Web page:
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Several grizzly bears reported in northern Bitterroot Valley in August

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Montana Fish, Wildlife and Parks report increasing grizzly bear numbers in the valley, an area without an established grizzly population

MONTANA FISH, WILDLIFE AND PARKS

MISSOULA – Several grizzly bears are spending time in the northern Bitterroot Valley this month, with verified sightings of two bears most recently on the east side of the valley, in the river bottoms and edges of the Sapphire Mountains near Florence and Lolo. 

Although grizzly bears don’t inhabit the Bitterroot Valley in numbers like they do in many other parts of western Montana, grizzlies are dispersing into more places. Activity in the Bitterroot Valley has steadily increased over the past 10 years. 

Montana Fish, Wildlife and Parks bear specialist, Jamie Jonkel, said the recent sightings serve as a reminder of the bears’ natural expansion and possibility to be present in more places. 

“We have established populations of grizzly bears to the northwest and southeast of us, so seeing bears moving through the greater Missoula area and Bitterroot is becoming more common,” Jonkel said.

Two sub-adult grizzly bears were first noted in the lower Blackfoot Valley earlier this month before beginning to move south. The Blackfoot sits on the southern end of the Northern Continental Divide Ecosystem, an established population of grizzly bears, and is a fairly typical spot to see grizzlies. The Greater Yellowstone Ecosystem, home to another established population of grizzly bears, sits several hundred miles to the southeast.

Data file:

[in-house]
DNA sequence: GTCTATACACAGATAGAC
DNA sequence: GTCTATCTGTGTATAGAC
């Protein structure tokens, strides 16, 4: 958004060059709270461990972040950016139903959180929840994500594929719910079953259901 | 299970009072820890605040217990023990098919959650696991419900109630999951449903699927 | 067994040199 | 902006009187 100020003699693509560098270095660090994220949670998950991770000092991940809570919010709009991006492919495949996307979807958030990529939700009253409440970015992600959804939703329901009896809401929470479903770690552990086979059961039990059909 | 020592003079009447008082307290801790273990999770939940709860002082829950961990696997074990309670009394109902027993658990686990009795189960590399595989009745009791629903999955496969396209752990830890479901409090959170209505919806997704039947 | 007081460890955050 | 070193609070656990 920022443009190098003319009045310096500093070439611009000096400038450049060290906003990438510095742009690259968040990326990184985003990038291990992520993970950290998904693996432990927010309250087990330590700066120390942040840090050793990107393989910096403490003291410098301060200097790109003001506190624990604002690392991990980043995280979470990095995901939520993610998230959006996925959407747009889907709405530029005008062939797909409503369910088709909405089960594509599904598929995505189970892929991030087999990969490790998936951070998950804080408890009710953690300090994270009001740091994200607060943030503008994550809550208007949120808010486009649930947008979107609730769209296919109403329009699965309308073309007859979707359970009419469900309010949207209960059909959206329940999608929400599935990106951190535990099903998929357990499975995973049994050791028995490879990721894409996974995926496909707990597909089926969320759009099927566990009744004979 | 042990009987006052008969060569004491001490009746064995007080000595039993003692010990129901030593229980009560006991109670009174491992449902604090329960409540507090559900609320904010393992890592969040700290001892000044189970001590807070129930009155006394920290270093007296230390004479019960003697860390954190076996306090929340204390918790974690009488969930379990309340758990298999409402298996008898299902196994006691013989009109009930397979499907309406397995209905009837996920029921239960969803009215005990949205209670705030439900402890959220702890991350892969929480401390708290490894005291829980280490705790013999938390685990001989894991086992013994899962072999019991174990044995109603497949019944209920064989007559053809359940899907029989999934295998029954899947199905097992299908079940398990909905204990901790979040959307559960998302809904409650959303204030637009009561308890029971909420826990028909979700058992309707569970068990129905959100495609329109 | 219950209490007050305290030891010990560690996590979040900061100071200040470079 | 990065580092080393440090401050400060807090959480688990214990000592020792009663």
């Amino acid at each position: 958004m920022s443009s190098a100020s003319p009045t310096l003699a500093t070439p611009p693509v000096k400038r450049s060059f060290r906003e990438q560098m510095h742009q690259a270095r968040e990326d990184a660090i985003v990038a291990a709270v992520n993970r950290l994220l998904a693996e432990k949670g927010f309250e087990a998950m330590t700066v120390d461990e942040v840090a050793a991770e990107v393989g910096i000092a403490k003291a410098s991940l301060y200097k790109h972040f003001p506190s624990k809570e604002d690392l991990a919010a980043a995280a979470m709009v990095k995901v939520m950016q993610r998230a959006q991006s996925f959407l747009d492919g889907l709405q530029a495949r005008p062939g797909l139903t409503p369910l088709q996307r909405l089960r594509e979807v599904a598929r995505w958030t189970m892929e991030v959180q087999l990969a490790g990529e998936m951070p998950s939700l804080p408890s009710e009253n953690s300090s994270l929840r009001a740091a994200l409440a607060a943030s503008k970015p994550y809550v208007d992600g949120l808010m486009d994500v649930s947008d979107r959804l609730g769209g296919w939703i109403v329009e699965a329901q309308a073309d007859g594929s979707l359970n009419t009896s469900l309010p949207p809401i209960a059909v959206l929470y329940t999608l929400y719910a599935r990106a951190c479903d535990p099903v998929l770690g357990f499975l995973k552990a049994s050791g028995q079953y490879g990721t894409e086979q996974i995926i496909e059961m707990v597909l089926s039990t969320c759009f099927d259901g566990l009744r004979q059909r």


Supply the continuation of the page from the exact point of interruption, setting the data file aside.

After moving out of the Blackfoot, the pair began venturing further south, where it is less common to see grizzlies. FWP linked together a series of sightings, photos, and video, which showed they first crossed Interstate 90 just east of Missoula, near Turah, around Aug. 4. They then traveled south into the Sapphire Mountains and were sighted again near Florence, in the northern Bitterroot Valley, a few days later. 

The bears are believed to be around two years old, which is a natural time for some bears to begin venturing out and exploring new territory.

Although the bears were reported to cross U.S. 93 and spend a little time on the west side of the Bitterroot, they are now believed to be back on the east side of the valley. The grizzlies were most recently seen in the Bitterroot River bottom, just south of Lolo, on Aug. 18. The tracks of a possible third grizzly bear have also been reported in the same area.

Jonkel says that although the bears are active and near human activity enough to be noticed, he hasn’t heard of any conflicts with people or livestock so far. They seem to be exploring but naturally trying to keep their distance.

“We’d like to do all we can to keep it this way,” Jonkel says. “This time of year, our valleys draw bears looking for berries and other food sources. If we can keep them away from unnatural foods like garbage, bird and pet food and other attractants, they’ll hopefully keep on moving along and exploring their natural habitat.”

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